Total Insanity as Reported in The Washington Post – Pentagon Testing Top-Secret Swarming ‘Micro Drones’ That Launch from Fighter Jets
Here’s a scary story: the government’s Strategic Capabilities Office is reportedly testing drones that are capable of swarming together after launching out of a fighter jet. That might sound like something from the future or even a movie like Avatar, but it’s a fact, according to The Washington Post.
The news outlet said the Pentagon began its tests in Alaska last summer where it flew F-18 and F-16 fighter jets equipped with prototype “micro-drones” that were blasted out of flare launchers. They’re bigger than the locusts pictured above, weighing in at about 1 pound each. The jets are reportedly capable of deploying the swarming drones at high-speeds and 2,000 feet off the earth, making the feat even more impressive and scary if weaponized!
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The Pentagon’s secretive Strategic Capabilities Office has been testing micro-drones that can be dropped from moving fighter jets for nearly two years — and for the first time, there is video to show it.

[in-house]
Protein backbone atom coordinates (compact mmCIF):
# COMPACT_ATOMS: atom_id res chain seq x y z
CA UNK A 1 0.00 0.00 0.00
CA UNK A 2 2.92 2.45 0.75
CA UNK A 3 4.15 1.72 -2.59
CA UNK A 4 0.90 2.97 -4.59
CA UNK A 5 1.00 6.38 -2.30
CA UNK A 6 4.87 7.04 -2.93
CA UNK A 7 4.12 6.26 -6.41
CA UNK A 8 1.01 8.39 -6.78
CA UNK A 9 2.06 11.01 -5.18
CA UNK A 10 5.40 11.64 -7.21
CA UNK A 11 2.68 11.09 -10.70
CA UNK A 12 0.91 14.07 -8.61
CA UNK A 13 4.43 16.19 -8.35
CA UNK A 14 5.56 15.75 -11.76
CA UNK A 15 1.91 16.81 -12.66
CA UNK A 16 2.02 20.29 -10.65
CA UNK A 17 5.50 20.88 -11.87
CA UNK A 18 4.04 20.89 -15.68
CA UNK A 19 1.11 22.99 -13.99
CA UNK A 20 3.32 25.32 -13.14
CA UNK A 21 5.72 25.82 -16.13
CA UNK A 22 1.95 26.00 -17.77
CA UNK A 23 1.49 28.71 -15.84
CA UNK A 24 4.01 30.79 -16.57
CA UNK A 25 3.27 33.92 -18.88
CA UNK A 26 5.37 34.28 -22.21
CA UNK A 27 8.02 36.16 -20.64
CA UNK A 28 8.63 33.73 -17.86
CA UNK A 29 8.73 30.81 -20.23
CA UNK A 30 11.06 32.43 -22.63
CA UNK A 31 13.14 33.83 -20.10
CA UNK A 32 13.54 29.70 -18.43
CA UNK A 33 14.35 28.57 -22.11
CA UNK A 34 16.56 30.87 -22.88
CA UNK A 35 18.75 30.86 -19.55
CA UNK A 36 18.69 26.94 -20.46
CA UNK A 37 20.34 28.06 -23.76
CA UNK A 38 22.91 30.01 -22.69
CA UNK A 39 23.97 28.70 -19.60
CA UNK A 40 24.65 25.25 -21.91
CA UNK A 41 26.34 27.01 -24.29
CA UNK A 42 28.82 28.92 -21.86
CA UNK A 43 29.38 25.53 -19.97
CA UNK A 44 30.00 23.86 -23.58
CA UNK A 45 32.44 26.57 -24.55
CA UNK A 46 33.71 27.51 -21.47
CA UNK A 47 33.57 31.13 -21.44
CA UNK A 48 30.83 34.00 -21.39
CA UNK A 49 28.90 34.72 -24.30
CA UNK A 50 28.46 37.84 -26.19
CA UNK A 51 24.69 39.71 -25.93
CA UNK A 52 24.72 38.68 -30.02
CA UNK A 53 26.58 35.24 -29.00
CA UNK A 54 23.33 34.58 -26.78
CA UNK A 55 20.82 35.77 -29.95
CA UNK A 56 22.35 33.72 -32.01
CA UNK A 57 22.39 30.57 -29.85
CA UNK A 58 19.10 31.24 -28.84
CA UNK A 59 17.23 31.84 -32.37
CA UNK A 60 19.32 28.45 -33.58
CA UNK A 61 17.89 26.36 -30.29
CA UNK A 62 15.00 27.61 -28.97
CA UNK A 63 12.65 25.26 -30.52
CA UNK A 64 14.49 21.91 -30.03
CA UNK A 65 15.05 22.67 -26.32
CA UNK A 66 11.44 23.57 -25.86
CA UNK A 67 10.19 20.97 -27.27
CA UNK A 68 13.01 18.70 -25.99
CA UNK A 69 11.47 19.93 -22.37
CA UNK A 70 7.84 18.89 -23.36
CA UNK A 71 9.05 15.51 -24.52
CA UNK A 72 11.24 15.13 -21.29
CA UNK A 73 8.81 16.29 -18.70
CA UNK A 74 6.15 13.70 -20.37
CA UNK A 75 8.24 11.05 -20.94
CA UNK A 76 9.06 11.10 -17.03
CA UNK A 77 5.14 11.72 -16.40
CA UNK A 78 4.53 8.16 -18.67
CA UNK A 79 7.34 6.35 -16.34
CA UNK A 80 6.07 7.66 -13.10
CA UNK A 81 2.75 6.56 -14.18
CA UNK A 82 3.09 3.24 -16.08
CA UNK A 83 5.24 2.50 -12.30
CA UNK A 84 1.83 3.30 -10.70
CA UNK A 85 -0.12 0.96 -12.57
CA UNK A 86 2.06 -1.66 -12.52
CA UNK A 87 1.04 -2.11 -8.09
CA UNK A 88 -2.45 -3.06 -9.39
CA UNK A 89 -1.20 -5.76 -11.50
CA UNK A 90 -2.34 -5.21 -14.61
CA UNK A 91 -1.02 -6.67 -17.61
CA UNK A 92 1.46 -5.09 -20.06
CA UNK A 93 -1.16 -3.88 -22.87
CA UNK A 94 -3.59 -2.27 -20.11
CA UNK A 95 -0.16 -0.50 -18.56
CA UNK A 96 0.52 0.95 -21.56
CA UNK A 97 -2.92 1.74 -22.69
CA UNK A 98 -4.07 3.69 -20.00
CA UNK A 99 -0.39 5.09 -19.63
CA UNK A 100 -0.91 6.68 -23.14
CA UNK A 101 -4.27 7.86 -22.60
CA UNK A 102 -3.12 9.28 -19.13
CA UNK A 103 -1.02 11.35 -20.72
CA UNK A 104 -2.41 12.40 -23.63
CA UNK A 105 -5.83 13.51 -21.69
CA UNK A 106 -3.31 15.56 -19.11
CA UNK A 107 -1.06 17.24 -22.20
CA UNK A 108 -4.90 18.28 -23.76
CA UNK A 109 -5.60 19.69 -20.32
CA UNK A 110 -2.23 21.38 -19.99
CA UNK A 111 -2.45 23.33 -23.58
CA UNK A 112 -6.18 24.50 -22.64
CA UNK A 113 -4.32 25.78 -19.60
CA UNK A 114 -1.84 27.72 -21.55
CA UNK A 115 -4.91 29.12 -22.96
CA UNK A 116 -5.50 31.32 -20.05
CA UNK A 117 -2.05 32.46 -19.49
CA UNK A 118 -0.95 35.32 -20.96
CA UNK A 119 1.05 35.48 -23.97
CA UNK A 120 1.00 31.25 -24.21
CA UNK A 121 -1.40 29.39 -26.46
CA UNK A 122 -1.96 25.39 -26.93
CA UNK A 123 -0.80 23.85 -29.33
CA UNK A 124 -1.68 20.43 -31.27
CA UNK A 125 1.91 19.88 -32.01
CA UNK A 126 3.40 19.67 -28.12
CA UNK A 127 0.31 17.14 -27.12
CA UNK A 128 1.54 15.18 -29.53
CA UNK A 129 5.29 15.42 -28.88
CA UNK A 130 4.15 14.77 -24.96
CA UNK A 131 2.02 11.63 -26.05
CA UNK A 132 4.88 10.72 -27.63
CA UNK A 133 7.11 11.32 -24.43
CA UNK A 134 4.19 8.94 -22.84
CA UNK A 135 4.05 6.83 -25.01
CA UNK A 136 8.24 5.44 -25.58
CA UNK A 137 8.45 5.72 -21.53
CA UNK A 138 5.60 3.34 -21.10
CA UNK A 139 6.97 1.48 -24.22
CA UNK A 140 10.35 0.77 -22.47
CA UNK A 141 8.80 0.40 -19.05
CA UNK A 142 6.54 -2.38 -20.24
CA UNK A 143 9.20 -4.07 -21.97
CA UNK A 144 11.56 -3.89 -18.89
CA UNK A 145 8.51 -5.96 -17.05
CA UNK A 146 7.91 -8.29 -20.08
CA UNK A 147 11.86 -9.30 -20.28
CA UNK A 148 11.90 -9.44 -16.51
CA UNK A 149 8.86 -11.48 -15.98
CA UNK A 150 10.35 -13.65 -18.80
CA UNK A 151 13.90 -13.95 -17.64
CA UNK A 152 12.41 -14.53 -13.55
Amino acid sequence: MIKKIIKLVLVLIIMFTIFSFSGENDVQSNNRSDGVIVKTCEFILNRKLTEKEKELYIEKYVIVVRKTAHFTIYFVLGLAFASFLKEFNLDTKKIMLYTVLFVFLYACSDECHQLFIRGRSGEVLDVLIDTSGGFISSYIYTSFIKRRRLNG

The Pentagon released a 2014 clip of the program’s testing to The Washington Post and allowed the newspaper to photograph the one-pound aircraft in an office setting after the director of the Strategic Capabilities Office, William Roper, agreed to a rare interview. It marks one of the first times that images of the micro-drones have been released, and underscores the unusual ways in which the Defense Department is considering incorporating unmanned aircraft.
The video released to The Post shows a flare canister falling after being released from an F-16 fighter jet over Alaska. A tiny parachute slows its fall until the canister breaks open, releasing the drone inside. Another video reviewed by The Post, but not yet released, shows the micro-drones flying in packs of at least 20.
The program is named Perdix, after a character in Greek mythology who was changed into a partridge by the god Athena. It costs about $20 million — less than the price of a single fighter jet — and calls for SCO to figure out a way to launch drones from fighter jets, with all the constraints that might entail.
“There are a lot of what would seem like unfuturistic considerations that are the biggest drivers of that program,” Roper said. “It’s not like there’s a trunk in the fighter where ‘Oh, we’ll just put these in the trunk and kick it out.’”
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